Implementation of Telephone Support to Improve Cervical Cancer Screening Among Women Enrolled in a Ryan White Clinic: An Outcomes-Based Process Improvement Study 公开

Brown, Audrey (2014)

Permanent URL: https://etd.library.emory.edu/concern/etds/vh53ww22q?locale=zh
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Abstract

Purpose: Invasive cervical cancer and its precursor lesions are the most important gynecologic manifestations of human immunodeficiency virus (HIV) infection. Regular Papanicuolaou (Pap) testing is accepted as a critical strategy for early detection and timely treatment. A significant gap in adherence to cervical cancer screening exists among HIV positive women enrolled in Georgia's West Central Health District (WCHD) Ryan White Program (RWP). A clinical quality improvement strategy was implemented and its effect on cervical cancer screening was observed. The primary questions addressed were (1) What impact will implementation of a telephone care management system have on client completion of annual cervical cancer screening, and (2) What barriers prevent clients from maintaining up-to-date Pap smears? Methods: Women identified as overdue for Pap testing received a series of telephone support calls from a trained Prevention Care Manager (PCM) from September 2012 through December 2012. Inclusion and exclusion criteria were determined by the HIV/AIDS Bureau's (HAB) cervical cancer screening performance measure. Patient follow-up continued from January 2013 through December 2013. Data Analysis: Statistical analysis was performed by Minitab 17. The p control chart, or p chart, was used to allow visualization and analysis of process performance during the baseline, intervention, and post-intervention time periods. Patient barriers to Pap testing were assessed by the PCMs during the telephone support calls. Results: The proportion of women with due or overdue cervical cancer screenings decreased from 49% to 23% during the intervention. During the post-intervention period a steady increase in the proportion of women without documented up-to-date screening occurred, reaching a high of 54%. The most common barriers to maintaining up-to-date Pap status were concerns about cost, (lack of) transportation, and competing priorities. Summary: Intensive recruitment techniques and a combination of tailored strategies have the potential to promote adherence to cervical cancer screening. Patient barriers may be overcome with the implementation of well-designed interventions that are based on the characteristics of the particular patient and provider populations. Further research may be needed to understand the effect of time on persistence of an intervention's impact.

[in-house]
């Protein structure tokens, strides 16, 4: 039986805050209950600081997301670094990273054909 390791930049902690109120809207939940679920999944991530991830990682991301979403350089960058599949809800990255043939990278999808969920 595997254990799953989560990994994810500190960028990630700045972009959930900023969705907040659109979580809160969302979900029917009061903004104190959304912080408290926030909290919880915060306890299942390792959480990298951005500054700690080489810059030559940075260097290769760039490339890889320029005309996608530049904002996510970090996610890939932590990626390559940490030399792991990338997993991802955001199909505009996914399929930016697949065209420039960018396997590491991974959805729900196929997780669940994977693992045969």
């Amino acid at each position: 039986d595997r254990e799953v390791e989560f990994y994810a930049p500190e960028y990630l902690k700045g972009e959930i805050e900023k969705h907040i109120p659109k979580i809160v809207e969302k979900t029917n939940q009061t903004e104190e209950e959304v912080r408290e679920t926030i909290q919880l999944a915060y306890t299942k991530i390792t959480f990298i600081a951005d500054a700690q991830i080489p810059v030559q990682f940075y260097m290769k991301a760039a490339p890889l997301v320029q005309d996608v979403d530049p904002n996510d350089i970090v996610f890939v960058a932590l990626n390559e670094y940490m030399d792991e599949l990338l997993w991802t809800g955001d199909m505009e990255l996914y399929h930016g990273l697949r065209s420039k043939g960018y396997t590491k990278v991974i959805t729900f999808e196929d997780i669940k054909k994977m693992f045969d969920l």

Table of Contents

Table of Contents Chapter I - Introduction Introduction and rational.................................................1 Problem Statement........................................................ 1 Theoretical Framework....................................................3 Purpose Statement.........................................................4 Research Questions........................................................4 Significance Statement...................................................4 Chapter II - Review of the Literature Introduction..................................................................5 Body of Review of Literature.............................................5 Summary of Current Problem and Study Relevance..............21 Chapter III - Methodology Introduction.................................................................23 Population and Sample...................................................24 Research Design...........................................................24 Procedures..................................................................25 Instruments.................................................................29 Plans for Data Analysis...................................................32 Limitations and Delimitations............................................33 Chapter IV - Results Introduction.................................................................35 Findings.......................................................................35 Other Findings...............................................................40 Summary......................................................................43 Chapter V - Conclusions, Implications, and Recommendations Introduction..................................................................44 Summary of Study..........................................................44 Conclusion....................................................................46 Implications and Recommendations....................................49 Tables..........................................................................51 Figures.........................................................................60 References....................................................................67 Appendix.......................................................................72

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